Seeing Both Sides
I recently read J.B. MacKinnon’s article, “False Idyll: Seeing Only Nurture in Nature is Missing Half the Point,” in Orion Magazine. It was a good reminder. Sure, it is fine to find solace in the natural world. There can be comfort and beauty there. Certainly. But it is inaccurate, and perhaps even dangerous, to see only what is pleasant or easy.
MacKinnon points out that with most of us living in urban settings, and with increasingly fewer opportunities to engage with nature that has not been physically or metaphorically stripped of its thorns and dark shadows, we have adopted a simplified view of nature. Many of us regard it as an idyllic retreat. There is talk of Gaia and the Earth-Mother; nature as a divine place that holds and soothes us. We expect it to conform to these ideals, and then feel frustrated or even betrayed when it does not.
I feel like I have been writing from an oversimplified perspective lately. I feel like I have neglected the complexity of the more-than-human world, ignoring that many of its functions rely on cycles of death and decay. That the mechanisms of those cycles often come equipped with tooth and claw, appetite and apathy. In spite of attempts to clean it up, there is blood, bone, and rot out there. There is struggle and a whole lot of suffering, just like anywhere else. And just like anywhere else, some amount of destruction has to come before regrowth.
MacKinnon’s article included an anecdote about a woman who was charged by a bear. She recalls this as a highly spiritual experience. Her story reminded me of a letter I wrote to a friend some years ago, when I was in North Carolina:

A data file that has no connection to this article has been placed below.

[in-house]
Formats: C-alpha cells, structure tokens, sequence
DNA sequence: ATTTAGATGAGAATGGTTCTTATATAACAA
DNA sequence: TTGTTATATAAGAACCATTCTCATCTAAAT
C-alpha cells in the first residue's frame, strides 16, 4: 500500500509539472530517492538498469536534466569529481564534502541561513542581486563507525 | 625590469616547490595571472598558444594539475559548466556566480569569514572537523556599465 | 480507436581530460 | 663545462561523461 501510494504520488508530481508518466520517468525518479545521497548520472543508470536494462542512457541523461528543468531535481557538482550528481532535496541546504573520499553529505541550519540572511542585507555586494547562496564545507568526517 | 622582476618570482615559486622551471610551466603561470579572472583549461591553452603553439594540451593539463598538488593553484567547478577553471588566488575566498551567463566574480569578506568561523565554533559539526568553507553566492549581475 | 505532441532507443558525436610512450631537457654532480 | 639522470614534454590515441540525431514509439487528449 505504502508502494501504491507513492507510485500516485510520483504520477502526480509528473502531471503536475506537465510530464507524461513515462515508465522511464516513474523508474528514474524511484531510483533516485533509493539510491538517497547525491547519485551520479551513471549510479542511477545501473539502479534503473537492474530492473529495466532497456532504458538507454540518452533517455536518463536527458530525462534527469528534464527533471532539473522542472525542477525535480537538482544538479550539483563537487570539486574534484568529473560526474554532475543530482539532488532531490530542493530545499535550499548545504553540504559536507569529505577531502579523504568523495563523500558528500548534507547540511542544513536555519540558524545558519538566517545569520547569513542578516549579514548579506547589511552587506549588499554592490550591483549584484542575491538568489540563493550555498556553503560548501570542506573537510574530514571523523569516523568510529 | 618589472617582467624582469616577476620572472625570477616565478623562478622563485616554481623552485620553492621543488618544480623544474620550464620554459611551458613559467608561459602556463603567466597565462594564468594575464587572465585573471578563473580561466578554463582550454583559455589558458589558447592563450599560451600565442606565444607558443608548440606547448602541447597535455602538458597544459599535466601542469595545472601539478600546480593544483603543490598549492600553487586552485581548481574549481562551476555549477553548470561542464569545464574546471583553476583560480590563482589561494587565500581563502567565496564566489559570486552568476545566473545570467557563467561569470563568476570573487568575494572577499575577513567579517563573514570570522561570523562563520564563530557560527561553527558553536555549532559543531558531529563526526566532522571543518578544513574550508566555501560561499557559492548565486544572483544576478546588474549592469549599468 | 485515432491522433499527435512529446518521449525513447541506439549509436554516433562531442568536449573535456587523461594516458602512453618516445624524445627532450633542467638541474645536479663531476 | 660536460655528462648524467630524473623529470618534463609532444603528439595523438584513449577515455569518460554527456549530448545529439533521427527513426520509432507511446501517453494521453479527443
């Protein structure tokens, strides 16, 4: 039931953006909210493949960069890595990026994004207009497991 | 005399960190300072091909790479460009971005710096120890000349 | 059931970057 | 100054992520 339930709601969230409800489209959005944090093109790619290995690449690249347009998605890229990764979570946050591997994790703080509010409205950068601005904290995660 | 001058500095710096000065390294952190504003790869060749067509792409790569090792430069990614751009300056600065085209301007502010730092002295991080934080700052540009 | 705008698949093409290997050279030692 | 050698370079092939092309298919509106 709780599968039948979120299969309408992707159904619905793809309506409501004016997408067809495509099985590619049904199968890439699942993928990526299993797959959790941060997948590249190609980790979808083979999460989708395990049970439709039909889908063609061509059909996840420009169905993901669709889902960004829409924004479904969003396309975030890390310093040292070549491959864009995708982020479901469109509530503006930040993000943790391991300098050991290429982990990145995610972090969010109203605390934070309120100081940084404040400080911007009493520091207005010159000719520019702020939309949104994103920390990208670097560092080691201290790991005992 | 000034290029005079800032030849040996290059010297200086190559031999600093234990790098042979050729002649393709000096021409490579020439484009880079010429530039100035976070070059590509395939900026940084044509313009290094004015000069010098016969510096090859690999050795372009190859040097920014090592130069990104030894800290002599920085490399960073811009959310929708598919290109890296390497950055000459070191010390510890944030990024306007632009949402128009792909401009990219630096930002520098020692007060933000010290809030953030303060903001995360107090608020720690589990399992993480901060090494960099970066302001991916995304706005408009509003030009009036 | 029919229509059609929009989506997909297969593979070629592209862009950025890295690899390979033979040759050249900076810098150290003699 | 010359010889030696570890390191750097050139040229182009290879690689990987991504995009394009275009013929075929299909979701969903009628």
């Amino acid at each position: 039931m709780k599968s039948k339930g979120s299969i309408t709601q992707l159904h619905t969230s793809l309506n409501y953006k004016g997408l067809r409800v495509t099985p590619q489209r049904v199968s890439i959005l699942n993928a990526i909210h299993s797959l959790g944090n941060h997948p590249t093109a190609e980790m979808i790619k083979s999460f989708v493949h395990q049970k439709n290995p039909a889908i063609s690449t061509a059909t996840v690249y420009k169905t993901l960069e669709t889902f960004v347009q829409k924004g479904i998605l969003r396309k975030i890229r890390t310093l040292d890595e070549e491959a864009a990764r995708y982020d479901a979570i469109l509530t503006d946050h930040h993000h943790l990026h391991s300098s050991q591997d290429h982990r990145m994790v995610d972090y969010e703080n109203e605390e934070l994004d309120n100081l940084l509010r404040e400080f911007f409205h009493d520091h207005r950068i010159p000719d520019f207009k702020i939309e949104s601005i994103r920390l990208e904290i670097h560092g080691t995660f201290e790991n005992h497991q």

June 24, 2007
This is the second letter I will have written you today – the first was swallowed by a storm that I am thankful did not swallow me instead. Hail stung my face and tree limbs crashed to the ground all around me. I was only halfway down Crowders Mountain when the sky grew orange, green, black and I found myself running; from a wall of oncoming water, from wind that threw my hair so hard as to burn my cheeks, from lightning approaching faster than I could sprint – a bolt for every other breath.
I ran until my legs and lungs stopped me. Like anything else, I will end. I sensed the weight of it then, or perhaps the weightlessness; a recognition that was too large to draw a response of fear or anxiety. All I could do was nod.
When Mike and I arrived at the car, got in, and stripped ourselves of wet, the road greeted us with felled trees, red floodwaters, upturned cars emptied of their drivers. My ears and teeth ached from the shock of electricity touching nearby ground. My left side was numb, buzzing (one bolt in particular landed especially near to where my flip-flopped feet stood in ankle-high water; I am not sure of the details, but I felt something zip and unzip my bones). Later, I found last year’s leaves stuck to the skin beneath my bra and underwear. The elements creep in, I suppose, only sometimes with more haste than one has come to expect.